Your rights on working from home – and whether your boss can refuse you

The Government has said everyone in the UK should avoid "non-essential" travel and contact with others to help curb the spread of coronavirus as patients continue to multiply in the UK.

On Monday, Boris Johnson said people should work from home where possible as part of a range of stringent new measures.

Pregnant women, people over the age of 70 and those with certain health conditions should consider the advice "particularly important", he said.

In the first of a series of press conferences, he explained that everyone should avoid gatherings and crowded places, such as pubs, clubs and theatres, adding that people should work from home where they can.

The UK is now "three weeks" behind Italy – the worst-hit country in Europe – and while schools have not been closed, the country could be heading for lockdown.

In further advice, the Prime Minister said if one person in any household has a persistent cough or fever, everyone living there must stay at home for 14 days.

Those people should, if possible, avoid leaving the house "even to buy food or essentials" – but they may leave the house "for exercise and, in that case, at a safe distance from others".

But what are you rights if you want to work from home – and what measures are there in place for those who work on the front line?

If your employer requires you to be at work, you don’t have a right to work from home just because you’re worried about catching Coronavirus.

However, you may be able to negotiate arrangements directly if you have concerns about coming into the office.

If you have a pre-existing condition which would make you very vulnerable to Coronavirus, such as an auto-immune illness, you have stronger rights.

If your illness means that you’re a disabled person, your employer would be required to consider this as a 'reasonable adjustment' under the Equality Act 2010.

We asked Mini Setty, a partner in employment law at  Langleys Solicitors, for some advice on what workers need to know amid the outbreak.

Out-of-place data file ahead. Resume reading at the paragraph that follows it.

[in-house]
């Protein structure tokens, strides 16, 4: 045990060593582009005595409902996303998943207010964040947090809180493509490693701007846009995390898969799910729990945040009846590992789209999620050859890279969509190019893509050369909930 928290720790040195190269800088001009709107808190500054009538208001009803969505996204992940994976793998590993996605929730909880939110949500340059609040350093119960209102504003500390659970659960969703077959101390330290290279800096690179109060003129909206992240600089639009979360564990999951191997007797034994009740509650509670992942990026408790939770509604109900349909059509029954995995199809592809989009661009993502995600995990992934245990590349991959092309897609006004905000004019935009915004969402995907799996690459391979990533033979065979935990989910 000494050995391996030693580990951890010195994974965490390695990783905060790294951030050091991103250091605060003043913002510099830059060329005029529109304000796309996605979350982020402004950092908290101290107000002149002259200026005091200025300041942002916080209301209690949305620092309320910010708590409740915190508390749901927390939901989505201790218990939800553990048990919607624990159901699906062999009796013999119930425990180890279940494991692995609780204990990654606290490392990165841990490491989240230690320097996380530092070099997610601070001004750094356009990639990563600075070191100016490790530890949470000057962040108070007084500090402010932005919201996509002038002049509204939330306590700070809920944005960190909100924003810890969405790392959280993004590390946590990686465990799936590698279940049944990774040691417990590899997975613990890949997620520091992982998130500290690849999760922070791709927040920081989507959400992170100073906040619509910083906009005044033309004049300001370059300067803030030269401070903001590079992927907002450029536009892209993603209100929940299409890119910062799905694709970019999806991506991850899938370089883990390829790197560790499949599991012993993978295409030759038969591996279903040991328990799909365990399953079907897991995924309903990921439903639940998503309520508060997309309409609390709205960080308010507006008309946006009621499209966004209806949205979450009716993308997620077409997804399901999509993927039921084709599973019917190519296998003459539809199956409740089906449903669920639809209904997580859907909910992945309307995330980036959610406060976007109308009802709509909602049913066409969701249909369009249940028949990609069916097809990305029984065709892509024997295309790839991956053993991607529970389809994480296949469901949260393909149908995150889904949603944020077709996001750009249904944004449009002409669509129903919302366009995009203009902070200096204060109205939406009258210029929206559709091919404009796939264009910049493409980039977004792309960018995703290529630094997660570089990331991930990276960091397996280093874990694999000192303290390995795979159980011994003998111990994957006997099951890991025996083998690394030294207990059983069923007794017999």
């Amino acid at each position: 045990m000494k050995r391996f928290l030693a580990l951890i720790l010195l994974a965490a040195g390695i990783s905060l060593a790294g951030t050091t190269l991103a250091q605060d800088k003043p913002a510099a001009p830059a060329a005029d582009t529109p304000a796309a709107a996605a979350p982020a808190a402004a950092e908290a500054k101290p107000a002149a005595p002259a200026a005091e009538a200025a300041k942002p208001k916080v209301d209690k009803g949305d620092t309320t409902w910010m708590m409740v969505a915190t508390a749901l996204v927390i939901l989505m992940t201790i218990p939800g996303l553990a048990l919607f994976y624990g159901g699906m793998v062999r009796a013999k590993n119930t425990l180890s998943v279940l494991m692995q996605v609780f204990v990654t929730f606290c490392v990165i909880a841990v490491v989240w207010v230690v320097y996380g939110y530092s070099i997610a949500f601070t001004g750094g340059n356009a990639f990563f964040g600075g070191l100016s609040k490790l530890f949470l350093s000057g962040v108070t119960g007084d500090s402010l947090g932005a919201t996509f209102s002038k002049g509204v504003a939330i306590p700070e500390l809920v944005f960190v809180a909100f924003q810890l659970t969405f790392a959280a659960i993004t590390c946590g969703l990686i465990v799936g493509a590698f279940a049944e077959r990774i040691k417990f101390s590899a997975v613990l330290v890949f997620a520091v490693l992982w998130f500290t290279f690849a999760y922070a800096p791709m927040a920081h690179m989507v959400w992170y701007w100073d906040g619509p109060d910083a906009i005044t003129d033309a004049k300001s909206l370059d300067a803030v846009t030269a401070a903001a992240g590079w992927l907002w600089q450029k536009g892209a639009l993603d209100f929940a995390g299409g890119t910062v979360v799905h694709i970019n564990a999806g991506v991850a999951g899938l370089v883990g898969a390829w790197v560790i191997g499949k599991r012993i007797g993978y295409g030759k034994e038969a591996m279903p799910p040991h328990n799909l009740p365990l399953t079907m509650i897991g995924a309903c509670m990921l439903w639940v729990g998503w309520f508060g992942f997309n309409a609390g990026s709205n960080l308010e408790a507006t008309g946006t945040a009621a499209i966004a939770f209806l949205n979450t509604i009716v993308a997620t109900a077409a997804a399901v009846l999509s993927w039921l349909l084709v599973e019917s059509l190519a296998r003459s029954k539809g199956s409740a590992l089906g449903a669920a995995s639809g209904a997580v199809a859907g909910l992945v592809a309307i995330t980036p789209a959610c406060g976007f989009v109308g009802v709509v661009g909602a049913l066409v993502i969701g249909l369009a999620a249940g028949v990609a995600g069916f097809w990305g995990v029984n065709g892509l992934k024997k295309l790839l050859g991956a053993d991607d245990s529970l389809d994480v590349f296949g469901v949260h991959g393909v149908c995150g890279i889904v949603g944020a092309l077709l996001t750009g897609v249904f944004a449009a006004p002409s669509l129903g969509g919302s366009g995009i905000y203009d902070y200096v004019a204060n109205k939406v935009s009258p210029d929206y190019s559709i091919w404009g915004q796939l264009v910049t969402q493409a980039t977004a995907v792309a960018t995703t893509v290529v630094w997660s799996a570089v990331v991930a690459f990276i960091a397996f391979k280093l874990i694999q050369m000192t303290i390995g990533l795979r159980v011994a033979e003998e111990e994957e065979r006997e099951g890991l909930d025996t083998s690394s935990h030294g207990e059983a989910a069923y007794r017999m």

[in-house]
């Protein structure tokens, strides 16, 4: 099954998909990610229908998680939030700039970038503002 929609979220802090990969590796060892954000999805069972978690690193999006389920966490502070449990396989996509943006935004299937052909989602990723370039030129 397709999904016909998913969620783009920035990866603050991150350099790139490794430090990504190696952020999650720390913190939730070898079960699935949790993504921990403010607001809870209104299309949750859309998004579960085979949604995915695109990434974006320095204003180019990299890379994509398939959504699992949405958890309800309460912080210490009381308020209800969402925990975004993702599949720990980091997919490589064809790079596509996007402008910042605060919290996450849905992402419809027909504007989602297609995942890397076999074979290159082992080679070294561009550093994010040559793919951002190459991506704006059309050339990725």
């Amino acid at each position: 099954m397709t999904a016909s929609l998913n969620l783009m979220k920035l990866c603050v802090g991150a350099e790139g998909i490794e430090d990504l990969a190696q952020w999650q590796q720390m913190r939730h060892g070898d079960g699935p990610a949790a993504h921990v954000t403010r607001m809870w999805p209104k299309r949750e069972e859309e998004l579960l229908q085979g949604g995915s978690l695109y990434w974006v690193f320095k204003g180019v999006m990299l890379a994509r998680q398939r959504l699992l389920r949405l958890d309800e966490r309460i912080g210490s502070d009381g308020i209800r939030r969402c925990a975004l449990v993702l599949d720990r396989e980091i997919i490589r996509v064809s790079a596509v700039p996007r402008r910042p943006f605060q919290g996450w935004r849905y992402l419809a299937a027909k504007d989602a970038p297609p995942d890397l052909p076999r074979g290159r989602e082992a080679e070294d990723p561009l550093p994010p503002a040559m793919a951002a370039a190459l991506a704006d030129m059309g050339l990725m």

If an individual needs to self-isolate on the advice of NHS 111 or a doctor, then their employer has an obligation to allow this.

Whether it is treated as sick leave or 'work from home' will depend on whether the self-isolation is precautionary or not.

If self-isolation is an individual's choice, such as because they live with a vulnerable person, rather than a policy mandated by the NHS or the employer, then the employer and employee should have a discussion about the best way forward.

Organisations are being actively encouraged by the Government and the CIPD to facilitate flexible working wherever possible, for all their staff.

What if I work on the front line – will I still be paid to work from home?


  • Coronavirus: Your rights on flights, hotels, events, sick pay and school closures

  • Coronavirus: Everything your employer must do to protect you from the illness

This depends on the exact situation but generally, an employer is obliged to pay its employees for the work that they do.

Lay-offs (where an employee is asked to stay at home unpaid for a temporary period) and short-time working (where an employee is asked to work less than their regularly contracted hours) may both be used.

This has been the case with workers at a number of airlines, including 7,300 at Norwegian Air.

However, there must be express, correctly-drafted clauses in the original employment contracts for this to happen.

If you are able to carry out some or all of your responsibilities by working from home, then it is likely to be considered reasonable for your employer to facilitate this in order to protect the person you live with. This means you will qualify for normal pay.

If, however, you are unable to work from home, then an agreement for taking time off as holiday or unpaid leave might be considered more reasonable.

Regardless, you should begin by having an open discussion with your employer.

All organisations are having to respond dynamically to these exceptional circumstances, and are being encouraged by government and industry bodies alike to exercise caution and act morally and ethically.

We've also got a full guide on  coronavirus sick pay rights, here.

If you've had to take time off work for childcare, here's  what you need to know on coronavirus school closures.

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